In the wake of Thanksgiving, Christmas and New Year’s, COVID-19 cases are soaring most places. Texas is not unique (see graph above). In October and early November things were looking a little better and now they are bad again. I work in a hospital-based outpatient clinic, which means that the hospital dictates our policies. They provide the space and employ the staff, so it is their party. At the beginning of the pandemic, against some criticism, the hospital agreed that wound management services were critical and did not succumb to pressure to close the outpatient wound center. To stay open, we had to agree to rigid protocols, which included not allowing family members or caregivers into the room unless there were very special circumstances (e.g. the patient can’t move themselves or is demented). I have already commented on the fact not having caregivers in the room is bad for patient care. I still need to coordinate with families and caregivers, but now I have to do it after the visit which is twice the work for me, not to mention the fact that caregivers can’t watch the dressing change process. We do what we can with family members at the request of the patient (e.g. Facetime video and having them on the phone in the room), but it’s not the same. When the pandemic numbers improved in our area, the hospital relaxed the policy about caregivers in the room, but now it’s back in force.
Yesterday a patient I am very fond of, who drives a long way and had a limb-threatening lesion originally, was so angry about the new restrictions he said he would never come back. My explanation that the hospital operates the clinic, that I don’t make the rules, or that if we did not agree to abide by them we would be closed, all fell on deaf ears. His son was furious, too. I am not sure they heard the important clinical information I was trying to convey, because they were so busy being angry about the policy.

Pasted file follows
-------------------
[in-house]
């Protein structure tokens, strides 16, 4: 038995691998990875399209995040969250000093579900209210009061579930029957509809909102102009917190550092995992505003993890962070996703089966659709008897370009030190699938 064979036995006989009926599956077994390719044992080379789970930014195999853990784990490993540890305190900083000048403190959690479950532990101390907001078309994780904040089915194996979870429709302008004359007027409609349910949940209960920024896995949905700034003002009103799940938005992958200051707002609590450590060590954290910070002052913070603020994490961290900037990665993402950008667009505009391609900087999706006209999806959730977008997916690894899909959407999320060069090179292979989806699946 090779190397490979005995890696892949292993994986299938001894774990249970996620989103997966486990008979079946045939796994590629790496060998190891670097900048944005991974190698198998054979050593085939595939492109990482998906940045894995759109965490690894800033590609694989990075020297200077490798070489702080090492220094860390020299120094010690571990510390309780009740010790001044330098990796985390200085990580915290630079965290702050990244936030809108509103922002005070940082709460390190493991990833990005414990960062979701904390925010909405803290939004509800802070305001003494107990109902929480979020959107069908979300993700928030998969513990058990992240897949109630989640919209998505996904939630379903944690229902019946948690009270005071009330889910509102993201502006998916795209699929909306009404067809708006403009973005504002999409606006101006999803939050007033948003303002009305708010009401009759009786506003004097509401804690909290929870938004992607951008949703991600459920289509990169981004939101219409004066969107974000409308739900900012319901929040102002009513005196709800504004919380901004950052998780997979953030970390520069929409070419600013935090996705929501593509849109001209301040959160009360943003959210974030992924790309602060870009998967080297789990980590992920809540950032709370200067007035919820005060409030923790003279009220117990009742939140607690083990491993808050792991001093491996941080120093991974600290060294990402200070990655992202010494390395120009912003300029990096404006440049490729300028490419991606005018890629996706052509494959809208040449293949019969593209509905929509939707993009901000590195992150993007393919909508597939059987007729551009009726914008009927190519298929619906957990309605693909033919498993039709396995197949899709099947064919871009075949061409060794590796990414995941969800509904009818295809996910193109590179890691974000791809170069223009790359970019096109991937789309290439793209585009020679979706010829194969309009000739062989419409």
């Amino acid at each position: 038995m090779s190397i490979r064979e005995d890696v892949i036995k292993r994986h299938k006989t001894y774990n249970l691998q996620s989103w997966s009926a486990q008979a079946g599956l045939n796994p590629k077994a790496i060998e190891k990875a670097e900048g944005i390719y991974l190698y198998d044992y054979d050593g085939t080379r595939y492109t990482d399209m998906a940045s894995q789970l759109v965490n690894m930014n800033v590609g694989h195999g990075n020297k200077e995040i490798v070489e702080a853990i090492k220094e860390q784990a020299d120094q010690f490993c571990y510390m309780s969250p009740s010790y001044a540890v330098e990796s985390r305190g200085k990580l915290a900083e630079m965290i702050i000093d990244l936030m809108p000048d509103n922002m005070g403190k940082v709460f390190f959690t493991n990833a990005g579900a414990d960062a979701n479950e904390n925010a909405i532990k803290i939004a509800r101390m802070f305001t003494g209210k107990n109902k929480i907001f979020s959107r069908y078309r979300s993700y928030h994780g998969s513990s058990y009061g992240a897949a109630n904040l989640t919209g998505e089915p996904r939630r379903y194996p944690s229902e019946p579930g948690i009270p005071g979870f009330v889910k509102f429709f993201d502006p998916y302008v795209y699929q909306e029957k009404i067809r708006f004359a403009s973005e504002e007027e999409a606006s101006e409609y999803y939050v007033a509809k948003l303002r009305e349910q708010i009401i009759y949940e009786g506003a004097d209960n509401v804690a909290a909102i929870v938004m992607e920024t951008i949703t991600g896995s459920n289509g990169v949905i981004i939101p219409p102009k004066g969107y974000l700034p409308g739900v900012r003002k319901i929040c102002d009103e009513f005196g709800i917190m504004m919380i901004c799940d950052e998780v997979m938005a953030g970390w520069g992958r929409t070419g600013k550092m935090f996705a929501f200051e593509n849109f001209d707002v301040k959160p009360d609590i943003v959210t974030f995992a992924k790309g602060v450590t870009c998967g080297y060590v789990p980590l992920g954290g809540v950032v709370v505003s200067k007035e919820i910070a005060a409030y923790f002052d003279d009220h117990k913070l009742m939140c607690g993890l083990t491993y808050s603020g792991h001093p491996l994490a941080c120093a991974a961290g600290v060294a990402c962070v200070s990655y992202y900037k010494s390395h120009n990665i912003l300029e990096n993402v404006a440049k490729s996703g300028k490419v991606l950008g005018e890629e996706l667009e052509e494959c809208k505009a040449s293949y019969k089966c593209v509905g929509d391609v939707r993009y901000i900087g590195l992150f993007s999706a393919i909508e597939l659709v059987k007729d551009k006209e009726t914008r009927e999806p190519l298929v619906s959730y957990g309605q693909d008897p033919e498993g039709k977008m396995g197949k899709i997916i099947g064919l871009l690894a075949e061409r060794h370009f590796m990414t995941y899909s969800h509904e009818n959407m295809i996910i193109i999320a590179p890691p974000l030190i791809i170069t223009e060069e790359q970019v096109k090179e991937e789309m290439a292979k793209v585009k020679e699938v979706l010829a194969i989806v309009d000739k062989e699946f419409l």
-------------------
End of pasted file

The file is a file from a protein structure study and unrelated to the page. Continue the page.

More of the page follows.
I hate it all: wearing a mask continuously, seeing half the patients I need to see, arguing with family members over restrictions, and having my time sucked up by meetings about whatever policy is being put in place today (no, doctors cannot come in the back door and get their temperature taken, they need to stand in line with the patients at the front door…). Do these sometimes-ridiculous processes actually help reduce the spread of COVID-19? I don’t know. More than half of COVID-19 cases are spread by asymptomatic people, so taking everyone’s temperature is probably silly. I am not sure we have found anyone with a fever since we started doing this. The data are conflicting with regard to masks (at least I haven’t had a cold since last spring.) Regardless of whether these policies are helpful, I am the messenger. I don’t make the policies. I know that sounds like a cop-out, but given the choice between inefficient patient care and NO patient care, working in a hospital clinic, I chose the former.
I am praying for the success of the vaccine and that everyone who is eligible will take it. In the meantime, don’t shoot the messenger. And please do not yell at my receptionist, who is going an amazing job under difficult circumstances. We are all doing the best we can.